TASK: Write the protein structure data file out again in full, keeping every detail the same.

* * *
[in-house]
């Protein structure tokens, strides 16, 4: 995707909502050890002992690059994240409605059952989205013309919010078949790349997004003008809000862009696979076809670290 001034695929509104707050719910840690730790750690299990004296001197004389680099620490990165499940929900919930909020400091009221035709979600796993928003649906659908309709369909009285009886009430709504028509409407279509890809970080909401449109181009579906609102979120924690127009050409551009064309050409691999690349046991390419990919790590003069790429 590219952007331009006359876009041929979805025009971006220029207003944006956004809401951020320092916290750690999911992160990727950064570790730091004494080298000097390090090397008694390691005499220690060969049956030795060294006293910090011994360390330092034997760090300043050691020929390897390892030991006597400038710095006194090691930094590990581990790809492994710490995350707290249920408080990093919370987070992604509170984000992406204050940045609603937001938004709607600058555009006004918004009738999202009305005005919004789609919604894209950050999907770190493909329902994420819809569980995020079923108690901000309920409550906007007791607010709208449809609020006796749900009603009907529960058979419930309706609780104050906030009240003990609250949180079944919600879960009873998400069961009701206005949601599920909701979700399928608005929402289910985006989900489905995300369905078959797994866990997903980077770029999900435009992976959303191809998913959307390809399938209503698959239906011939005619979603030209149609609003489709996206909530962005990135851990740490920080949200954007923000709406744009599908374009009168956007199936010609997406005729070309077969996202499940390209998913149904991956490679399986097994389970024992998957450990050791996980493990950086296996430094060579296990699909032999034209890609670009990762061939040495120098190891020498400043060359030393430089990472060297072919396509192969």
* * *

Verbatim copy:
[in-house]
């Protein structure tokens, strides 16, 4: 995707909502050890002992690059994240409605059952989205013309919010078949790349997004003008809000862009696979076809670290 001034695929509104707050719910840690730790750690299990004296001197004389680099620490990165499940929900919930909020400091009221035709979600796993928003649906659908309709369909009285009886009430709504028509409407279509890809970080909401449109181009579906609102979120924690127009050409551009064309050409691999690349046991390419990919790590003069790429 590219952007331009006359876009041929979805025009971006220029207003944006956004809401951020320092916290750690999911992160990727950064570790730091004494080298000097390090090397008694390691005499220690060969049956030795060294006293910090011994360390330092034997760090300043050691020929390897390892030991006597400038710095006194090691930094590990581990790809492994710490995350707290249920408080990093919370987070992604509170984000992406204050940045609603937001938004709607600058555009006004918004009738999202009305005005919004789609919604894209950050999907770190493909329902994420819809569980995020079923108690901000309920409550906007007791607010709208449809609020006796749900009603009907529960058979419930309706609780104050906030009240003990609250949180079944919600879960009873998400069961009701206005949601599920909701979700399928608005929402289910985006989900489905995300369905078959797994866990997903980077770029999900435009992976959303191809998913959307390809399938209503698959239906011939005619979603030209149609609003489709996206909530962005990135851990740490920080949200954007923000709406744009599908374009009168956007199936010609997406005729070309077969996202499940390209998913149904991956490679399986097994389970024992998957450990050791996980493990950086296996430094060579296990699909032999034209890609670009990762061939040495120098190891020498400043060359030393430089990472060297072919396509192969």